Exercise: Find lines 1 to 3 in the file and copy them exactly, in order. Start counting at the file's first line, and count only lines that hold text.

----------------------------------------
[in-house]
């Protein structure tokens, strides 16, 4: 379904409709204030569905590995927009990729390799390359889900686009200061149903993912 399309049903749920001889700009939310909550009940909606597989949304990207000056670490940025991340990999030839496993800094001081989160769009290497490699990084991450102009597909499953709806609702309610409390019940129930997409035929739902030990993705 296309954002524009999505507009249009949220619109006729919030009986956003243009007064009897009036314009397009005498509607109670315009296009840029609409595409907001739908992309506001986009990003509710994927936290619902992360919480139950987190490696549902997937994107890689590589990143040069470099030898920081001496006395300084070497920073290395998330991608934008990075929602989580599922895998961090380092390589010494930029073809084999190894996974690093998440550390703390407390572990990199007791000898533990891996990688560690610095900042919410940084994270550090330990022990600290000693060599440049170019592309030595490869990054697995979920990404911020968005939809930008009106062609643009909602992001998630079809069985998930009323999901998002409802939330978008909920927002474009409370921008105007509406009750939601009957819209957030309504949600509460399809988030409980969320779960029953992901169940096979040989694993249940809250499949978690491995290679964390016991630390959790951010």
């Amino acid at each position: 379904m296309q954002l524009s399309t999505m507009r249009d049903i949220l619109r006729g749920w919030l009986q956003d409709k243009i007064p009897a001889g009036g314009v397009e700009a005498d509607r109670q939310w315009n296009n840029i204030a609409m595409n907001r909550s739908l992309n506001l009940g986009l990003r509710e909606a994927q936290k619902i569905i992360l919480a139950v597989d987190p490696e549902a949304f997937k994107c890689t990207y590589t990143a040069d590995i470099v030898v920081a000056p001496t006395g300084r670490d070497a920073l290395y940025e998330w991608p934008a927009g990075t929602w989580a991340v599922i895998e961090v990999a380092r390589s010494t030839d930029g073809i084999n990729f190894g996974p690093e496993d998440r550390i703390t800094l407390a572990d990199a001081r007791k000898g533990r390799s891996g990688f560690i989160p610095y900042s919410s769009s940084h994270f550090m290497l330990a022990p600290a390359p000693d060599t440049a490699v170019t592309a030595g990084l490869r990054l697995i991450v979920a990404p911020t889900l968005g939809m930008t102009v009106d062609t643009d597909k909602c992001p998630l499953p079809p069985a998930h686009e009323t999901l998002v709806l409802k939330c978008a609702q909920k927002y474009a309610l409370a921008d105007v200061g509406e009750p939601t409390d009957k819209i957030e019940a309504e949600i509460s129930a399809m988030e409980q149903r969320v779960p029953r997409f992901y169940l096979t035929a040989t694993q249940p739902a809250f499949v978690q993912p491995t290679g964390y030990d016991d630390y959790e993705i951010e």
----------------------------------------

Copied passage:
[in-house]
């Protein structure tokens, strides 16, 4: 379904409709204030569905590995927009990729390799390359889900686009200061149903993912 399309049903749920001889700009939310909550009940909606597989949304990207000056670490940025991340990999030839496993800094001081989160769009290497490699990084991450102009597909499953709806609702309610409390019940129930997409035929739902030990993705 296309954002524009999505507009249009949220619109006729919030009986956003243009007064009897009036314009397009005498509607109670315009296009840029609409595409907001739908992309506001986009990003509710994927936290619902992360919480139950987190490696549902997937994107890689590589990143040069470099030898920081001496006395300084070497920073290395998330991608934008990075929602989580599922895998961090380092390589010494930029073809084999190894996974690093998440550390703390407390572990990199007791000898533990891996990688560690610095900042919410940084994270550090330990022990600290000693060599440049170019592309030595490869990054697995979920990404911020968005939809930008009106062609643009909602992001998630079809069985998930009323999901998002409802939330978008909920927002474009409370921008105007509406009750939601009957819209957030309504949600509460399809988030409980969320779960029953992901169940096979040989694993249940809250499949978690491995290679964390016991630390959790951010």
């Amino acid at each position: 379904m296309q954002l524009s399309t999505m507009r249009d049903i949220l619109r006729g749920w919030l009986q956003d409709k243009i007064p009897a001889g009036g314009v397009e700009a005498d509607r109670q939310w315009n296009n840029i204030a609409m595409n907001r909550s739908l992309n506001l009940g986009l990003r509710e909606a994927q936290k619902i569905i992360l919480a139950v597989d987190p490696e549902a949304f997937k994107c890689t990207y590589t990143a040069d590995i470099v030898v920081a000056p001496t006395g300084r670490d070497a920073l290395y940025e998330w991608p934008a927009g990075t929602w989580a991340v599922i895998e961090v990999a380092r390589s010494t030839d930029g073809i084999n990729f190894g996974p690093e496993d998440r550390i703390t800094l407390a572990d990199a001081r007791k000898g533990r390799s891996g990688f560690i989160p610095y900042s919410s769009s940084h994270f550090m290497l330990a022990p600290a390359p000693d060599t440049a490699v170019t592309a030595g990084l490869r990054l697995i991450v979920a990404p911020t889900l968005g939809m930008t102009v009106d062609t643009d597909k909602c992001p998630l499953p079809p069985a998930h686009e009323t999901l998002v709806l409802k939330c978008a609702q909920k927002y474009a309610l409370a921008d105007v200061g509406e009750p939601t409390d009957k819209i957030e019940a309504e949600i509460s129930a399809m988030e409980q149903r969320v779960p029953r997409f992901y169940l096979t035929a040989t694993q249940p739902a809250f499949v978690q993912p491995t290679g964390y030990d016991d630390y959790e993705i951010e």